But once your organization grows large enough, such as 60-80 or more employees, it makes sense to hire a dedicated safety manager. This is because one employee splitting time as a safety manager will not be able to dedicated the required time/work needed to:

  • Manage the SMS;
  • Monitor the SMS;
  • Document the SMS; and
  • Implement the SMS

An aviation safety manager is usually responsible for some or all of the following:

  • Reviewing all reported safety issues;
  • Analyzing and assessing reported issues;
  • Creating or delegating corrective action management;
  • Managing safety promotion activities;
  • Managing the documentation of the SMS, such as hazards identified, risks identified, control measures, etc.; and
  • Reviewing safety data and performance.

At 100 or more employees, you will definitely need a dedicated safety manager.

Hire Safety Assistant

If you already have an aviation safety program but still feel like the SMS is out of your control, you may need to hire additional manpower to manage the rote, manual aspects of your safety program.

Rote, manual work, such as data entry or safety record keeping can be extremely time consuming. Hiring a safety assistant makes a lot of sense if this extra work is holding your safety manager from actually managing the SMS.

Hiring a safety assistance makes sense because:

  • You can grow your safety team;
  • An assistant is a low-cost employee; and
  • Your safety managers get to spend time working their areas of expertise, rather than simply performing data entry/documentation.

Hiring an assistant for your safety manager may free your safety manager up to work on regaining control of the safety program.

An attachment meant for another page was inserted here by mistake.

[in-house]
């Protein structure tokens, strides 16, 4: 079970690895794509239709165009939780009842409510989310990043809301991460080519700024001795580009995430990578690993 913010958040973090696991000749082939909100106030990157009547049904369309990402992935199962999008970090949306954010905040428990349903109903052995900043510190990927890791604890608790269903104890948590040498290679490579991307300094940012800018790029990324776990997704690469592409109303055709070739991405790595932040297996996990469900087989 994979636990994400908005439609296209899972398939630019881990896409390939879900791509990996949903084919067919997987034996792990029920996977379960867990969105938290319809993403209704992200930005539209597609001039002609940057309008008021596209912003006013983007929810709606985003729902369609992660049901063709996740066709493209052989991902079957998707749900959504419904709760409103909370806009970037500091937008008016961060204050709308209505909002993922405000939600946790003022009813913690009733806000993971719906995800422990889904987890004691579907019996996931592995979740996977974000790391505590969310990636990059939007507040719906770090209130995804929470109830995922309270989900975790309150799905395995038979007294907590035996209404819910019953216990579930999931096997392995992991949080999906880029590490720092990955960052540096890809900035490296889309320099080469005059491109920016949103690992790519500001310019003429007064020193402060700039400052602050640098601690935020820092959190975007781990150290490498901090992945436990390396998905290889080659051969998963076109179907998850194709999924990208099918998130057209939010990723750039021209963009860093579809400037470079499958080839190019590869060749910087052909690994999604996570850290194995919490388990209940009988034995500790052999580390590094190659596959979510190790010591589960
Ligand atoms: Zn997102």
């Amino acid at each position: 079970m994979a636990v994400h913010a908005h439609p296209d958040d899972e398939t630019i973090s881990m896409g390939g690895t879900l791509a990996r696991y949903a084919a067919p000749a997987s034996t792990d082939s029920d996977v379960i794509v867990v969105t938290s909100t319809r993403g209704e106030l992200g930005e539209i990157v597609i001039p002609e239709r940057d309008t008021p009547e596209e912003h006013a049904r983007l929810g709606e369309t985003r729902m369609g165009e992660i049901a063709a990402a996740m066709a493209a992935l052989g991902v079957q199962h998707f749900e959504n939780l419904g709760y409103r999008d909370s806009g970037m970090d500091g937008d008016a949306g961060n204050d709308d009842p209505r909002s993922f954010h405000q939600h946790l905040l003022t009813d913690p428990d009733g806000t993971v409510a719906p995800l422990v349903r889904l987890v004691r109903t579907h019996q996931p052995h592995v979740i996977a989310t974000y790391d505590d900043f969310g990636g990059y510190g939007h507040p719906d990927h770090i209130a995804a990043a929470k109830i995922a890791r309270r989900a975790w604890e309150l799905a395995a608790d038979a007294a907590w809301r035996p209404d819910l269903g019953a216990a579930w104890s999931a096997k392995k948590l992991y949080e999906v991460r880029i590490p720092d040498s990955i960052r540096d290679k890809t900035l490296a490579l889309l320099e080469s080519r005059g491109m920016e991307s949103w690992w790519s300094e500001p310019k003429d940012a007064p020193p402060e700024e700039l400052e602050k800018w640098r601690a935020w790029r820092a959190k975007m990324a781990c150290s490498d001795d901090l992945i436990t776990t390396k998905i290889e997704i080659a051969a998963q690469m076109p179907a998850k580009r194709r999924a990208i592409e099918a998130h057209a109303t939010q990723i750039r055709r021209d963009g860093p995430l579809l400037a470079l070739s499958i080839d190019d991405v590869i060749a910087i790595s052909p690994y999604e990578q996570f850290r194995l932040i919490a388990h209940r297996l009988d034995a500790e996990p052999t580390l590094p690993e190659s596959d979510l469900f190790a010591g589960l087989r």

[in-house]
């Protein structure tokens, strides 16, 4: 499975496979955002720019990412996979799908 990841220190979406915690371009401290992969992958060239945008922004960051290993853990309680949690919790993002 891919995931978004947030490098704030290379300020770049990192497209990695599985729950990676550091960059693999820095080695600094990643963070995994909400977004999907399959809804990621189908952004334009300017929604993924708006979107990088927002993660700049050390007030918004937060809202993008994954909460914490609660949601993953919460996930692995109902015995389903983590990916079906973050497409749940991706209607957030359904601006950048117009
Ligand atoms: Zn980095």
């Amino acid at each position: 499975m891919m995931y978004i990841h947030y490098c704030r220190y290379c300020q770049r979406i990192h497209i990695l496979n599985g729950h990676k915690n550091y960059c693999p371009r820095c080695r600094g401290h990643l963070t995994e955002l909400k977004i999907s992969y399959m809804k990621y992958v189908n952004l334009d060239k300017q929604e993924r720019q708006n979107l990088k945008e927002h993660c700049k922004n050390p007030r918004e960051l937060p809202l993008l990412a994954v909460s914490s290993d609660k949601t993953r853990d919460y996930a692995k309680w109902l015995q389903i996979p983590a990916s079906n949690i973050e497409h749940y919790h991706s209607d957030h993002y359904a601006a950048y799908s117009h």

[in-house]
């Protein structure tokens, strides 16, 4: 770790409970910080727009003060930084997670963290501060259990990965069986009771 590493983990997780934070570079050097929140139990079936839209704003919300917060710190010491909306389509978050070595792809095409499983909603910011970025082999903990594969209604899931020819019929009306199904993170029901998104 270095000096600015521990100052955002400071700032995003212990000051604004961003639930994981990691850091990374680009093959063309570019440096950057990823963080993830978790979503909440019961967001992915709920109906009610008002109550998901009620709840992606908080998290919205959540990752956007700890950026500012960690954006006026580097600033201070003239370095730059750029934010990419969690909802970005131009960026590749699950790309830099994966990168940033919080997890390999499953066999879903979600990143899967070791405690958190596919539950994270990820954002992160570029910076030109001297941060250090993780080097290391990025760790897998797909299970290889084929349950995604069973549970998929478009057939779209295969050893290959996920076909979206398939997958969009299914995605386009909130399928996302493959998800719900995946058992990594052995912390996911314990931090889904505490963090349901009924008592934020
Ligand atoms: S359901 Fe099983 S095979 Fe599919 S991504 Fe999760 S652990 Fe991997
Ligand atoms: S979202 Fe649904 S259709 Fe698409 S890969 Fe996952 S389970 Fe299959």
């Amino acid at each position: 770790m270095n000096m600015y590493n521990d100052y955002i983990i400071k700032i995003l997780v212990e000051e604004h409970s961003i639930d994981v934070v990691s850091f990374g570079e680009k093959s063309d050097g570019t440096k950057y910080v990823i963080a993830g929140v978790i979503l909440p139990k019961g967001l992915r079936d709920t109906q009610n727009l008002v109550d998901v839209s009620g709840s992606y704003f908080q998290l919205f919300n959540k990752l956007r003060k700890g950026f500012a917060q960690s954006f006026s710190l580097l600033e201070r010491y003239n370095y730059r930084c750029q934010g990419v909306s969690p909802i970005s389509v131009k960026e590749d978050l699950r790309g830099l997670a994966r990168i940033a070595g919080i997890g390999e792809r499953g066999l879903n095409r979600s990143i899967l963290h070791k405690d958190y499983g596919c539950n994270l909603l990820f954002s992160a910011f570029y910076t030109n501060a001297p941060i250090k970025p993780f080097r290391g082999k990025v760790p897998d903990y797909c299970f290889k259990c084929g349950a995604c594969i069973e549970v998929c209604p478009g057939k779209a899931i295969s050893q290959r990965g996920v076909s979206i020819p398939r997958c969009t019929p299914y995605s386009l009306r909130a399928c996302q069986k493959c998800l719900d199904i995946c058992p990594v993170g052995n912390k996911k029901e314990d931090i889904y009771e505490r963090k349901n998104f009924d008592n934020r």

Get Free Aviation Safety Tools for Guidance

As said, a very common reason that companies lose control of their safety program is because they lack guidance or strategy for how to manage the SMS. In other words, they feel that they lack guidance on what to do next.

Fortunately, there are many free aviation safety guidance tools that will help you evaluate many areas of your SMS. Here are some free resources for SMS mission critical aspects of your safety program:

For a full list of free resources and free safety tools, follow the link.

Acquire Aviation Safety Software

Aviation safety software provides a suite tools whose goal is to optimize your ability to design your SMS and enhance performance monitoring/management ability.

Aviation safety software:

  • Does the job of an assistant;
  • Offers the built-in processes and templates that act as natural guidance;
  • Automates a very significant amount of manual work;
  • Provides aviation industry tried and tested performance monitoring tools; and
  • Provides a roadmap and templates for thorough SMS design; and
  • Has high value to cost ratio.

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Topics: Aviation SMS Implementation

Site content provided by Northwest Data Solutions is meant for informational purposes only. Opinions presented here are not provided by any civil aviation authority or standards body.